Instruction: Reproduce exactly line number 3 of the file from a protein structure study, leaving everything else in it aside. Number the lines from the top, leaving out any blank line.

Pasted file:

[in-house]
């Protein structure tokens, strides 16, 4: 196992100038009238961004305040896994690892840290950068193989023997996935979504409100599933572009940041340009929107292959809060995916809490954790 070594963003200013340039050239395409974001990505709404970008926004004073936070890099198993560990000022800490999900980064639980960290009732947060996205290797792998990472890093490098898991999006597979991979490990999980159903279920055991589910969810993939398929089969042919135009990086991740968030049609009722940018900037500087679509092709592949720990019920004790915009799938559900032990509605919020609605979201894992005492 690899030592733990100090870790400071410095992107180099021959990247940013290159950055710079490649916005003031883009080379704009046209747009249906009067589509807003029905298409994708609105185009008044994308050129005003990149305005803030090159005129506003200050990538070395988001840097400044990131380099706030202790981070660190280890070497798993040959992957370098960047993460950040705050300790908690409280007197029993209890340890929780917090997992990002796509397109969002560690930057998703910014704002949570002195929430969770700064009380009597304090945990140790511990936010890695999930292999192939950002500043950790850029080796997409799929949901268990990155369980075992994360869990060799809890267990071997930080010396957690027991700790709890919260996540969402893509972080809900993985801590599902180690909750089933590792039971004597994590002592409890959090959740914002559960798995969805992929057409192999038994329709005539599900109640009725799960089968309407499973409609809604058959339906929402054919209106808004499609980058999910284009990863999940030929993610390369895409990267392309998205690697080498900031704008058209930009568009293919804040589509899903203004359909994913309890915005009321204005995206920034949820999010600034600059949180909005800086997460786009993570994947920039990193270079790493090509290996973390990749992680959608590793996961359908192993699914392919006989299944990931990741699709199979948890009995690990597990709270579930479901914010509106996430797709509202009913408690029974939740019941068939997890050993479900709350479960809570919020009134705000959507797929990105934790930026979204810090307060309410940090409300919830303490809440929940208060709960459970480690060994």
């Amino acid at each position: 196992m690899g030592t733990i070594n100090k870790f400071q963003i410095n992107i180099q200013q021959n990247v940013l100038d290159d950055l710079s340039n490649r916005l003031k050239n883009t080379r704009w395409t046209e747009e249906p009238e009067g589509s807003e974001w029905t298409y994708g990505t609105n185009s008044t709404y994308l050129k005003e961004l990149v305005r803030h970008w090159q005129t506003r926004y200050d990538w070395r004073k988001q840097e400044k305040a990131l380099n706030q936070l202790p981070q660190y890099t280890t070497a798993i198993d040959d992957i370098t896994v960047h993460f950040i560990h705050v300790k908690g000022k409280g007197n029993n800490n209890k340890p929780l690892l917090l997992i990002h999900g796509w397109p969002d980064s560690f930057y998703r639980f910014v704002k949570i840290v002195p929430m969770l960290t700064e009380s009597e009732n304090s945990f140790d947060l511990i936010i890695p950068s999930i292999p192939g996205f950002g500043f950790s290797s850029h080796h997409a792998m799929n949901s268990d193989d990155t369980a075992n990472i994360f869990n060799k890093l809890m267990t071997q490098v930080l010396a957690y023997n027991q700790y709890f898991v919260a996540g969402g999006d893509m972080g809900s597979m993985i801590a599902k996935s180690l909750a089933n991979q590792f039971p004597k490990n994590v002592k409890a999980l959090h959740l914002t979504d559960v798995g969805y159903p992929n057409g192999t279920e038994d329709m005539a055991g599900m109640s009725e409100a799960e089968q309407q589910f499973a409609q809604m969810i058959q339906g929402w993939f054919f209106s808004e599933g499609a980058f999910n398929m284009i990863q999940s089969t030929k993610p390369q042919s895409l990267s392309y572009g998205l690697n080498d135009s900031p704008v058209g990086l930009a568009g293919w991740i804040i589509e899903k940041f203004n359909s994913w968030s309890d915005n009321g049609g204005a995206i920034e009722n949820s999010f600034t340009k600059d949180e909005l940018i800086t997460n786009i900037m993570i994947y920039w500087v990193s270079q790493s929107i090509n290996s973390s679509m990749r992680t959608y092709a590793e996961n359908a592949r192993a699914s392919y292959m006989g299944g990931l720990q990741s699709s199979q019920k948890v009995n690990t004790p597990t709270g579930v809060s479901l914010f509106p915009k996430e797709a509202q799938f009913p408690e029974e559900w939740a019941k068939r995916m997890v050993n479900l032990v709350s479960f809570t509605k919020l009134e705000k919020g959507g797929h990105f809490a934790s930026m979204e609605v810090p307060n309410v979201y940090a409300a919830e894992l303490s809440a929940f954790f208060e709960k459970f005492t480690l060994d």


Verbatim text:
């Amino acid at each position: 196992m690899g030592t733990i070594n100090k870790f400071q963003i410095n992107i180099q200013q021959n990247v940013l100038d290159d950055l710079s340039n490649r916005l003031k050239n883009t080379r704009w395409t046209e747009e249906p009238e009067g589509s807003e974001w029905t298409y994708g990505t609105n185009s008044t709404y994308l050129k005003e961004l990149v305005r803030h970008w090159q005129t506003r926004y200050d990538w070395r004073k988001q840097e400044k305040a990131l380099n706030q936070l202790p981070q660190y890099t280890t070497a798993i198993d040959d992957i370098t896994v960047h993460f950040i560990h705050v300790k908690g000022k409280g007197n029993n800490n209890k340890p929780l690892l917090l997992i990002h999900g796509w397109p969002d980064s560690f930057y998703r639980f910014v704002k949570i840290v002195p929430m969770l960290t700064e009380s009597e009732n304090s945990f140790d947060l511990i936010i890695p950068s999930i292999p192939g996205f950002g500043f950790s290797s850029h080796h997409a792998m799929n949901s268990d193989d990155t369980a075992n990472i994360f869990n060799k890093l809890m267990t071997q490098v930080l010396a957690y023997n027991q700790y709890f898991v919260a996540g969402g999006d893509m972080g809900s597979m993985i801590a599902k996935s180690l909750a089933n991979q590792f039971p004597k490990n994590v002592k409890a999980l959090h959740l914002t979504d559960v798995g969805y159903p992929n057409g192999t279920e038994d329709m005539a055991g599900m109640s009725e409100a799960e089968q309407q589910f499973a409609q809604m969810i058959q339906g929402w993939f054919f209106s808004e599933g499609a980058f999910n398929m284009i990863q999940s089969t030929k993610p390369q042919s895409l990267s392309y572009g998205l690697n080498d135009s900031p704008v058209g990086l930009a568009g293919w991740i804040i589509e899903k940041f203004n359909s994913w968030s309890d915005n009321g049609g204005a995206i920034e009722n949820s999010f600034t340009k600059d949180e909005l940018i800086t997460n786009i900037m993570i994947y920039w500087v990193s270079q790493s929107i090509n290996s973390s679509m990749r992680t959608y092709a590793e996961n359908a592949r192993a699914s392919y292959m006989g299944g990931l720990q990741s699709s199979q019920k948890v009995n690990t004790p597990t709270g579930v809060s479901l914010f509106p915009k996430e797709a509202q799938f009913p408690e029974e559900w939740a019941k068939r995916m997890v050993n479900l032990v709350s479960f809570t509605k919020l009134e705000k919020g959507g797929h990105f809490a934790s930026m979204e609605v810090p307060n309410v979201y940090a409300a919830e894992l303490s809440a929940f954790f208060e709960k459970f005492t480690l060994d």